Chateau LaRoche – Loveland Castle

Harry Andrews, born April 5, 1890 served as a combat medic in WW1.  In 1918, he contracted spinal meningitis so severe that the hospital declared him dead.  Thankfully he was not, and recovered from his bout of the deadly disease.   The doctors were able to use his blood as a serum to fight the meningitis outbreak and save hundreds of soldiers lives.

One of the things that Harry brought back with him after serving in the Army was a love and fascination of castles.

Not only did he basically single handedly create the Chateau LaRoche (Harry was a master stone mason) he also founded the Knight of the Golden Trail.

The Knights are still an active organization to this day.  Harry Andrews passed away April 16, 1981 at the age of 91.   He passed the castle on to the Knights, who protect the castle and the grounds.

There is more to the Harry Andrews story, and I highly recommend that you find the Mysteries of the Castle documentary about Harry and his masterpiece, Chateau LaRoche!

It is hard to believe that someone, on their own, even being a master stone mason could put together the structure you see in the images above. It is a testament to the power of the human spirit, determination can accomplish.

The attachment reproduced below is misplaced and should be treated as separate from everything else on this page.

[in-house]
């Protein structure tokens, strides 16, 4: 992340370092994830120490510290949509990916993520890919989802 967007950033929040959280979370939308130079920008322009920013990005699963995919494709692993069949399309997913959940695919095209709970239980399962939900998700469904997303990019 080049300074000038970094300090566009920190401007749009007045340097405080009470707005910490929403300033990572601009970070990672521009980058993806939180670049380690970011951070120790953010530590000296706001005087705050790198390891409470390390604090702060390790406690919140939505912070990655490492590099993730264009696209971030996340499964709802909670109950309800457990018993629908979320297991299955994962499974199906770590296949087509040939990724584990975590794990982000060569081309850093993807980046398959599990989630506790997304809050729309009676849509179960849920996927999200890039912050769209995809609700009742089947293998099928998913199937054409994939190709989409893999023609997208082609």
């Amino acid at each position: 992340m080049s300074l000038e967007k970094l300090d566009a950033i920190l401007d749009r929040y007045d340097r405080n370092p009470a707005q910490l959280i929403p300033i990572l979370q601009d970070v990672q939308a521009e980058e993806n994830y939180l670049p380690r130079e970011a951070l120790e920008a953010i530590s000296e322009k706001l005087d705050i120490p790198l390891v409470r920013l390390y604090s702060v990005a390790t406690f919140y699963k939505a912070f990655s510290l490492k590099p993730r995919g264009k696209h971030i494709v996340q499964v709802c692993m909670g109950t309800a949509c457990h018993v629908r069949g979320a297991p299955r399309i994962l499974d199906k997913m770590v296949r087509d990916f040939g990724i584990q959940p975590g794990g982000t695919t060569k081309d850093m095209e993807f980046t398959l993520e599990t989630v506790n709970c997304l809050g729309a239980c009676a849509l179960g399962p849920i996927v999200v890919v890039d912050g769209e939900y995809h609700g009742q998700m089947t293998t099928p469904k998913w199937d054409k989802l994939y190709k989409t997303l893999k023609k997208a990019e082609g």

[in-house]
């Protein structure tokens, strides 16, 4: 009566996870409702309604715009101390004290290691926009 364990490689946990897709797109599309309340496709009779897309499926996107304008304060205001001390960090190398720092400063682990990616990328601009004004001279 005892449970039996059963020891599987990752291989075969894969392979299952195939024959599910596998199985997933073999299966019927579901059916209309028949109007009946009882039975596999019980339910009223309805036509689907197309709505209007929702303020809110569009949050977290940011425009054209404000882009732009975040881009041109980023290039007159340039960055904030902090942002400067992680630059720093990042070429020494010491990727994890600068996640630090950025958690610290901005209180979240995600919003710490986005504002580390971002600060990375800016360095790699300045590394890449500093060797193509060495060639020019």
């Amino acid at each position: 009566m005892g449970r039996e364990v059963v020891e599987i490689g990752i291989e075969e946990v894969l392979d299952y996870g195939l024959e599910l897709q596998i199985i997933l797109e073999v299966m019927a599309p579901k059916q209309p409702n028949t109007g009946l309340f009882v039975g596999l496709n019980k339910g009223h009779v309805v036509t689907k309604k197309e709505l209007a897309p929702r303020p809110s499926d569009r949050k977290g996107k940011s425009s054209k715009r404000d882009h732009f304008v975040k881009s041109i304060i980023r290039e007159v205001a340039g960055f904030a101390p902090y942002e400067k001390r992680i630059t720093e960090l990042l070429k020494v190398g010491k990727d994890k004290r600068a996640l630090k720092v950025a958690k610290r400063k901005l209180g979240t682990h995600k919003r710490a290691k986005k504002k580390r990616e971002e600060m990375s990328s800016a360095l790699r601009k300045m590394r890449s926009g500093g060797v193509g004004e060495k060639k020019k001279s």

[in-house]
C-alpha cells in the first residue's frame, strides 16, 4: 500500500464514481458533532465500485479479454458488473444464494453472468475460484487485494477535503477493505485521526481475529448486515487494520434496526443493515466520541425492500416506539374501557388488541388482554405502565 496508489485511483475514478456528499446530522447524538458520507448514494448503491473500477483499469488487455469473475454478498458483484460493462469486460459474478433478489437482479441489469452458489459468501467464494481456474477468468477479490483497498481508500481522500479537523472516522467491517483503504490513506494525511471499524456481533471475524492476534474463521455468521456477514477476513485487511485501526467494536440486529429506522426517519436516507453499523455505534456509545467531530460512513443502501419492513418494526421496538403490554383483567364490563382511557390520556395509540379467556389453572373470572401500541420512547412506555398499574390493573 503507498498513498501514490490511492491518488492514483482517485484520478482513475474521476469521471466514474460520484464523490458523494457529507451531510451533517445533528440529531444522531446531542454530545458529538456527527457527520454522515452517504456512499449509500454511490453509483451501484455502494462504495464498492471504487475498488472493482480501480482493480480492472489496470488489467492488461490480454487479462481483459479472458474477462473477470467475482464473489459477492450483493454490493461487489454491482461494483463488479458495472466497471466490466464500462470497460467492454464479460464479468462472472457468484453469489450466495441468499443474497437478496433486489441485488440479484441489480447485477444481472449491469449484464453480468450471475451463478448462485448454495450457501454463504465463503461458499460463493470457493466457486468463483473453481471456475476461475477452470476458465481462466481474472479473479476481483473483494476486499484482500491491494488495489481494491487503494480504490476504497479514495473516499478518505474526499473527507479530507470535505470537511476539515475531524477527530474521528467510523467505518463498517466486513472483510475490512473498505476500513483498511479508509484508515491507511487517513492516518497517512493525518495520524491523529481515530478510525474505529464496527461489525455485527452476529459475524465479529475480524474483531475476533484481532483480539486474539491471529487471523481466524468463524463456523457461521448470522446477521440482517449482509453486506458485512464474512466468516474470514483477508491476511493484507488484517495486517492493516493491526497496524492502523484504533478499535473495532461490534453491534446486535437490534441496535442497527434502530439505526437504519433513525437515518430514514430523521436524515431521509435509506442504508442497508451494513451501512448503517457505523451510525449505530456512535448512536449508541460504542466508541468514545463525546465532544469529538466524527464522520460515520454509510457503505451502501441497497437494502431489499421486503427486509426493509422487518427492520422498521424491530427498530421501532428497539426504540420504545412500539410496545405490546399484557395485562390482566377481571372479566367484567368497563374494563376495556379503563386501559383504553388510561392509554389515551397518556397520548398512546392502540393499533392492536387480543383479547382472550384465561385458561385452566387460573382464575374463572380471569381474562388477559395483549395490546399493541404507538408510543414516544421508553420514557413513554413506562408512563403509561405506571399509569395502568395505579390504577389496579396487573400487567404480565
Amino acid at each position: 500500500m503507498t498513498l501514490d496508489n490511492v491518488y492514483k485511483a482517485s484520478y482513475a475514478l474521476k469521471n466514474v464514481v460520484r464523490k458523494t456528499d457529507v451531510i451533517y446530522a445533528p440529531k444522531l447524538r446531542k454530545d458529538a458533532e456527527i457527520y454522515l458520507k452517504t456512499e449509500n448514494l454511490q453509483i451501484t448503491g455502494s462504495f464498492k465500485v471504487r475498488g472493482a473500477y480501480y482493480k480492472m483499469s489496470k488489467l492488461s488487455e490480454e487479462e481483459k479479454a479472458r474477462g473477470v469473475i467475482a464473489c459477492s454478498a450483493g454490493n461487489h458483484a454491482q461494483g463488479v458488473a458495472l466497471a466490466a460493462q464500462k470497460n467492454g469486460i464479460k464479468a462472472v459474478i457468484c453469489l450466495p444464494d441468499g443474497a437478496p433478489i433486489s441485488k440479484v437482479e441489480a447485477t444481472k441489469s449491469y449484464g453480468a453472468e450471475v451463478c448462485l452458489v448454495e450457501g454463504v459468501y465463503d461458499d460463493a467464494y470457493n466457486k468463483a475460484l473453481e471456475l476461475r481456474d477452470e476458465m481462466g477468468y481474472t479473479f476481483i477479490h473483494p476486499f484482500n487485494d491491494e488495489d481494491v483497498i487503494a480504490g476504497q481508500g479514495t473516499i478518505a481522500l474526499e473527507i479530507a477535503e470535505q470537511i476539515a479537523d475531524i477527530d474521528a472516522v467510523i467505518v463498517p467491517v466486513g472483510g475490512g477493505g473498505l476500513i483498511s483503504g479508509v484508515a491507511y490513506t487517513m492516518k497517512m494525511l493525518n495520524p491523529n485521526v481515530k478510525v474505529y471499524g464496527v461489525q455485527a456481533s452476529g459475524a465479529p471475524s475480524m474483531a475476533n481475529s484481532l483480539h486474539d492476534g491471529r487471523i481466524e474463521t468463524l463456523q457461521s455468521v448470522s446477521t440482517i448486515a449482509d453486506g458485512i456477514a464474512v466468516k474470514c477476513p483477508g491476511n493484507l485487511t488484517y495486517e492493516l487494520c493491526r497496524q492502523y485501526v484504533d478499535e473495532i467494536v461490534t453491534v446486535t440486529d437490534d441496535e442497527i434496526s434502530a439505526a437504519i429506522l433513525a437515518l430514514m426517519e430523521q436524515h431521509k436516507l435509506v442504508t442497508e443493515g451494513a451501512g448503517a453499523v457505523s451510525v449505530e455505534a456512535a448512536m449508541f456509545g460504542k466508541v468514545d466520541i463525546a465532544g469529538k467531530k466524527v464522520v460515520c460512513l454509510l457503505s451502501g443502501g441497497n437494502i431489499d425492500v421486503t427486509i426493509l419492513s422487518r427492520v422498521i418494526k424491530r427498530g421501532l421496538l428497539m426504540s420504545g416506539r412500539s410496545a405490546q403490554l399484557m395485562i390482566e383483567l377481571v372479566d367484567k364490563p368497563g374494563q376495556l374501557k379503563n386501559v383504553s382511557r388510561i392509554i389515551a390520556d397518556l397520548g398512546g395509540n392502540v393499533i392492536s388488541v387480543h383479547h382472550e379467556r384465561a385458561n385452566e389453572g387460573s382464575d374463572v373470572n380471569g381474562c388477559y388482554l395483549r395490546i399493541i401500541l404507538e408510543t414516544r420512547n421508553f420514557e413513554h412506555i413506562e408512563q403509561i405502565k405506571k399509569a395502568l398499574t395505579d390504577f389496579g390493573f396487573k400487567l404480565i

When you first pull into the parking lot, you see the castle from the side courtyard. To fully appreciate the architecture, walk down along the service road in front or over to the small park on the other side of the road to get the best views.

A minor admission fee of $5 per person gets you the run of the grounds. Upon entering the side door, one of the Knights of the Golden Trail will give you a brief history of Chateau LaRoche and the builder, Harry Andrews. They mention that one of the side chambers has a video running about the castle and Mr. Andrews. Please – take the time to watch the video. It is well worth it as it will give you a better appreciation of not only the architecture but of the man who built it.

We were honestly in awe of just about everything about the castle. The stone work is magnificent and the grounds a site in and among itself.

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